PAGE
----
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Chelsea's sexy football thaws coldest heartsMatt Dickinson, Chief Sports Correspondent

Perhaps it is the flu bug. Or the heavy medication. Either way, it is a strange sensation when you find your cynical journalist’s heart thawing at the sight of Chelsea racing to victory.

That may sound an admission of a previous anti-Chelsea bias, confirming all the suspicions of the press office, but all we ever wanted was the club to employ a little charm on their way to global domination. There is every sign of that being the case under the management of Luiz Felipe Scolari.

Think of Chelsea over the past five years and, as much as trophies, your mind turns to rucks, plots, money and Peter Kenyon. All that abrasiveness came flooding back last night in the reappearance on our television screens of José Mourinho. “I’m not going to change — why would I?†he told BBC’s Inside Sport from his new home at Inter Milan. “If I came here as a ‘John Nobody’ with nothing in his pocket, then I would have to adapt, I would have to try and do something. But I am not a John Nobody.†Good to see he has not lost any of his humility.

Mourinho is an exceptional manager and one day it may be fun to have him back playing with fire in the Premier League, but the idea that we should miss him has been eroded since Scolari was appointed in the summer and it was surely banished as his Chelsea team took apart Aston Villa at the weekend.

Using the same system as Mourinho — 4-3-3 — and mostly the very same players, Scolari has Chelsea knocking the ball around like Arsenal. Or, given the manager’s background, we should probably say like Brazil. Ashley Cole has rediscovered the form that elevated him among the best left backs on the planet a few years ago now that he no longer has to regard the halfway line as an electric fence. And while the wingers are still required to work back, they do not expect a haranguing if they gamble and are caught upfield. Small adjustments, perhaps, but symptomatic of a wider transformation.

We wait to see if this liberation will secure trophies, and Mourinho was never slow in putting his medals on the table. But Scolari’s record is impressive enough to suggest that he is not just opening up the team for the fun of it or to please Roman Abramovich, the club’s owner.

It is a stop-start process, with a functional performance in the Champions League only a few days earlier — drawing 0-0 away to CFR Cluj — but that is to be expected. Scolari’s big signing, Deco, has been injured and, of Sunday’s team, only José Bosingwa and Nicolas Anelka (a stand-in for Didier Drogba) did not work under Mourinho. The manager will make further adjustments. What is clear is his intent.

At a club who still aspire to break even, or so they say, and yet remain a long way from doing so, winning new friends, as well as matches, does matter. And good press, or at the very least a lack of hostile coverage, is flowing their way.

If that makes a change, there has never been an agenda, simply exasperation at the way the club have been run from the initial phase when Chelsea signed players like children collecting football stickers, to the years under Mourinho when, at times, the rules were for everyone else.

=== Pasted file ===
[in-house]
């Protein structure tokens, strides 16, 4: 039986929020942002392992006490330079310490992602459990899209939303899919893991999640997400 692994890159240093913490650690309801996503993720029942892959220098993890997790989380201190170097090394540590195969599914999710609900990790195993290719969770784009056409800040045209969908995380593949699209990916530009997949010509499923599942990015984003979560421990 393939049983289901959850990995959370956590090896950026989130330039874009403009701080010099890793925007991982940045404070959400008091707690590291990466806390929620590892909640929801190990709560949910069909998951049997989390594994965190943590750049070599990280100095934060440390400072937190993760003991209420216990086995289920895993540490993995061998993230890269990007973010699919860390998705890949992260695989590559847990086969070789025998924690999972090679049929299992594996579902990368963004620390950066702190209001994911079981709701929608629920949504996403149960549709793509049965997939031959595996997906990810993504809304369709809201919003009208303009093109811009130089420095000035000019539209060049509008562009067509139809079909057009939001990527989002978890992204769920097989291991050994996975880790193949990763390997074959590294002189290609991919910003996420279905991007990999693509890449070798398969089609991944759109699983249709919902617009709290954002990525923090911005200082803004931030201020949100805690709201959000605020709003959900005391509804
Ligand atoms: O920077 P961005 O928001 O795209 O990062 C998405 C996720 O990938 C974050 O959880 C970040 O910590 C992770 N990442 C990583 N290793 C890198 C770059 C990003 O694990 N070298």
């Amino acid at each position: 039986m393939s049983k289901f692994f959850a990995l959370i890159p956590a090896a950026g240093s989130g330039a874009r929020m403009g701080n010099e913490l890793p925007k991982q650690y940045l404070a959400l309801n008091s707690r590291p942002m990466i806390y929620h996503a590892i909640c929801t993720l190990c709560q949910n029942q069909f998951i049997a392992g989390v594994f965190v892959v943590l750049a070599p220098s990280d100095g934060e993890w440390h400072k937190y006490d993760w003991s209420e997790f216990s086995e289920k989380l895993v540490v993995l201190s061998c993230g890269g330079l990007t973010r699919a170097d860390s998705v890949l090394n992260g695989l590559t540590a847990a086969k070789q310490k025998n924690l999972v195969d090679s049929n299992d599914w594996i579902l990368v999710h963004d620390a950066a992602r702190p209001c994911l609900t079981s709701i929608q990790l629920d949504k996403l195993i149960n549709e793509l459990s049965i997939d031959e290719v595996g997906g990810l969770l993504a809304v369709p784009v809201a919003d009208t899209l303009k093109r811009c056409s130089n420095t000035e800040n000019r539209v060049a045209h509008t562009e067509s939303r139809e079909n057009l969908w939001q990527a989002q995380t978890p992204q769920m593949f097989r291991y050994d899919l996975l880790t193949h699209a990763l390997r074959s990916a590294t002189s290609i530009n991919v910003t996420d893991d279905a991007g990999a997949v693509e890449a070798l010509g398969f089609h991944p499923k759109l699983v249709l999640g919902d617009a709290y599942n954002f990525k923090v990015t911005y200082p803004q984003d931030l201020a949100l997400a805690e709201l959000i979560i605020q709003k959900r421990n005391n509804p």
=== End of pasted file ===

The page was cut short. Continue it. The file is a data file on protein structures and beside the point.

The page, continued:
Mourinho served his purpose in making Chelsea a force to be reckoned with, but he also left Abramovich wondering how you can spend more than £500 million and still lack flair.

We also had Kenyon, the chief executive, pronouncing a target of winning the Champions League twice inside ten years, forgetting that such a feat has proved beyond Barcelona. It was the sort of highly presumptuous talk that made Chelsea seem less a sporting project, built on hopes and dreams, than the ultimate exercise to discover how quickly you can buy success.

Perhaps it is another healthy sign that at the Leaders in Football conference, which starts today at Stamford Bridge, representing the club is not Kenyon but the eminently sensible Bruce Buck, the chairman, and Frank Arnesen, the sporting director, neither of whom is likely to talk about “painting the world blueâ€.

Maybe Kenyon has decided to keep a lower profile since, to universal cringing, he led the players up to collect their medals at the Champions League final in May. We wish.

Abramovich’s riches will define Chelsea for many more years, but under new management they do seem to have cast off the sense of entitlement. Scolari is intent on providing some swagger, but only on the pitch.

Events will intrude and the Brazilian is not a man to hold back under fire. Perhaps it is only a matter of days or weeks before John Terry is haranguing an official. A visit from Liverpool looms, which, given Chelsea’s injuries, may put them under pressure.

Perhaps Chelsea will fray at the edges, as all the great competitors can. Controversy may be round the next corner, but when a club start to offer thrilling, joyous football, you can forgive them just about anything.

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Good article - thanks for posting. For all the positives, though, it does simply reinforce the feeling that the press have been hell bent on slating us and undermining us because they just don't like the whole 'project'. Even if there is some justification in disliking Kenyon and all he stands for, this approach to covering our club has been totally lacking in objectivity since the day RA, and a year later JM arrived.

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Why did Kenyon lead the players up to get the medals? Every time I'm reminded of that spectacle I feel nauseous.

I would like to say he was at the back of the manu players and not at the front of ours, but we would have needed to win it for that to happen, bollocks

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